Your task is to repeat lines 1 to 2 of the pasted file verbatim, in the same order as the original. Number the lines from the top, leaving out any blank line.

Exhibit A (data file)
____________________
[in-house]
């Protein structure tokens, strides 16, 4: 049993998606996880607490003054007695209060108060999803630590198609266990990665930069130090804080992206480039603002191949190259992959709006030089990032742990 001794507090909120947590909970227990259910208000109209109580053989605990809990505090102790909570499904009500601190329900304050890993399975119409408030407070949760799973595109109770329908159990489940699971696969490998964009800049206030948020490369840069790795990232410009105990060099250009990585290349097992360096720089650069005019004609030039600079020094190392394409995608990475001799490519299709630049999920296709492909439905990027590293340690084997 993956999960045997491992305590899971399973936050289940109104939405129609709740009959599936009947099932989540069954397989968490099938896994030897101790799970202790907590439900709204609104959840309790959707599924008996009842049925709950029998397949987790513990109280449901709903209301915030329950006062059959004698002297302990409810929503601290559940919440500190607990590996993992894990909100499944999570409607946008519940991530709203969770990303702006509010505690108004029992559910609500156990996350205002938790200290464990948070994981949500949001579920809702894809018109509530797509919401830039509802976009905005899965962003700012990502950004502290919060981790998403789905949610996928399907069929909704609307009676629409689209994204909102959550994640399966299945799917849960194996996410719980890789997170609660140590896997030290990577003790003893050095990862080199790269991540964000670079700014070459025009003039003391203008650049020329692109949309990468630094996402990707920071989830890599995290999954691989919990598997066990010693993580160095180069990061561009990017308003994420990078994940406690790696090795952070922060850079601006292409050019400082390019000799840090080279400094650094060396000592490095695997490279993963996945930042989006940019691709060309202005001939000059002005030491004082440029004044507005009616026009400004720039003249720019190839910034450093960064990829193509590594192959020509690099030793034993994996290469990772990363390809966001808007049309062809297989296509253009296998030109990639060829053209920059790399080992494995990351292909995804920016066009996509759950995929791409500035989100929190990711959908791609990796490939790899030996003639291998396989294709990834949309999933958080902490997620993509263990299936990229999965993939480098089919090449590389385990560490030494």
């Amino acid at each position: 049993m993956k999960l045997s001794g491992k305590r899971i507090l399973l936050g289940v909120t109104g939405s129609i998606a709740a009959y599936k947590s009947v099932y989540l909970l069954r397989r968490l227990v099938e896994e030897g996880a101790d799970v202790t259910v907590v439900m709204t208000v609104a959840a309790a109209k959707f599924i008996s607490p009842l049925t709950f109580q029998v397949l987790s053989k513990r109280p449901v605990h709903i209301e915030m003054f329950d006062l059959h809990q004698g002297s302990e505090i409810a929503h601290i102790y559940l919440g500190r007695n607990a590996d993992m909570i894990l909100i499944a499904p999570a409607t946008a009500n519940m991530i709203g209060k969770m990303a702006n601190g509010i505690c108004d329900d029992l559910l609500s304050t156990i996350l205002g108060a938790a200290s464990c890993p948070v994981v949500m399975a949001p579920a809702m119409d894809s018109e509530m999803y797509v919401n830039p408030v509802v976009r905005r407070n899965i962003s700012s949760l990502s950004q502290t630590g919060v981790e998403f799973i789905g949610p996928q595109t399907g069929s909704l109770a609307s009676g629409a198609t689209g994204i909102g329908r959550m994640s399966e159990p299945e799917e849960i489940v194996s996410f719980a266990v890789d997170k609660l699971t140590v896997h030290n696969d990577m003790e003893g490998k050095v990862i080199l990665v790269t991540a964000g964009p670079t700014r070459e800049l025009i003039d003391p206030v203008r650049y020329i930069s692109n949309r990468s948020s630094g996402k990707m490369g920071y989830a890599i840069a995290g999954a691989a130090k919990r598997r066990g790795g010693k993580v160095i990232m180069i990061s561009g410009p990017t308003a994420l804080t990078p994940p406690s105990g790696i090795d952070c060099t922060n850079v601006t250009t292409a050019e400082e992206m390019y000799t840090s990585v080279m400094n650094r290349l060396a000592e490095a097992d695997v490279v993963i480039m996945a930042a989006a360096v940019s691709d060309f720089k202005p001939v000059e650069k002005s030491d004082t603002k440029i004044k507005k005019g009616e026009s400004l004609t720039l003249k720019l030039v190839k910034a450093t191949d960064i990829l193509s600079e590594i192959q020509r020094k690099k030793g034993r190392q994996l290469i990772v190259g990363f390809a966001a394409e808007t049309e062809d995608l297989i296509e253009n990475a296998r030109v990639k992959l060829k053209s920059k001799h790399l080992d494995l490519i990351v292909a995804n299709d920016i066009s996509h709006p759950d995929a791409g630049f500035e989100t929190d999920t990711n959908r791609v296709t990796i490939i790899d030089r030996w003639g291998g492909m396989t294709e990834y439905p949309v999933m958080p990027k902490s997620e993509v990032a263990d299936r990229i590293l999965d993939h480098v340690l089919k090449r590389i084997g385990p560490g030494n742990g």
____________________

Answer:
[in-house]
């Protein structure tokens, strides 16, 4: 049993998606996880607490003054007695209060108060999803630590198609266990990665930069130090804080992206480039603002191949190259992959709006030089990032742990 001794507090909120947590909970227990259910208000109209109580053989605990809990505090102790909570499904009500601190329900304050890993399975119409408030407070949760799973595109109770329908159990489940699971696969490998964009800049206030948020490369840069790795990232410009105990060099250009990585290349097992360096720089650069005019004609030039600079020094190392394409995608990475001799490519299709630049999920296709492909439905990027590293340690084997 993956999960045997491992305590899971399973936050289940109104939405129609709740009959599936009947099932989540069954397989968490099938896994030897101790799970202790907590439900709204609104959840309790959707599924008996009842049925709950029998397949987790513990109280449901709903209301915030329950006062059959004698002297302990409810929503601290559940919440500190607990590996993992894990909100499944999570409607946008519940991530709203969770990303702006509010505690108004029992559910609500156990996350205002938790200290464990948070994981949500949001579920809702894809018109509530797509919401830039509802976009905005899965962003700012990502950004502290919060981790998403789905949610996928399907069929909704609307009676629409689209994204909102959550994640399966299945799917849960194996996410719980890789997170609660140590896997030290990577003790003893050095990862080199790269991540964000670079700014070459025009003039003391203008650049020329692109949309990468630094996402990707920071989830890599995290999954691989919990598997066990010693993580160095180069990061561009990017308003994420990078994940406690790696090795952070922060850079601006292409050019400082390019000799840090080279400094650094060396000592490095695997490279993963996945930042989006940019691709060309202005001939000059002005030491004082440029004044507005009616026009400004720039003249720019190839910034450093960064990829193509590594192959020509690099030793034993994996290469990772990363390809966001808007049309062809297989296509253009296998030109990639060829053209920059790399080992494995990351292909995804920016066009996509759950995929791409500035989100929190990711959908791609990796490939790899030996003639291998396989294709990834949309999933958080902490997620993509263990299936990229999965993939480098089919090449590389385990560490030494």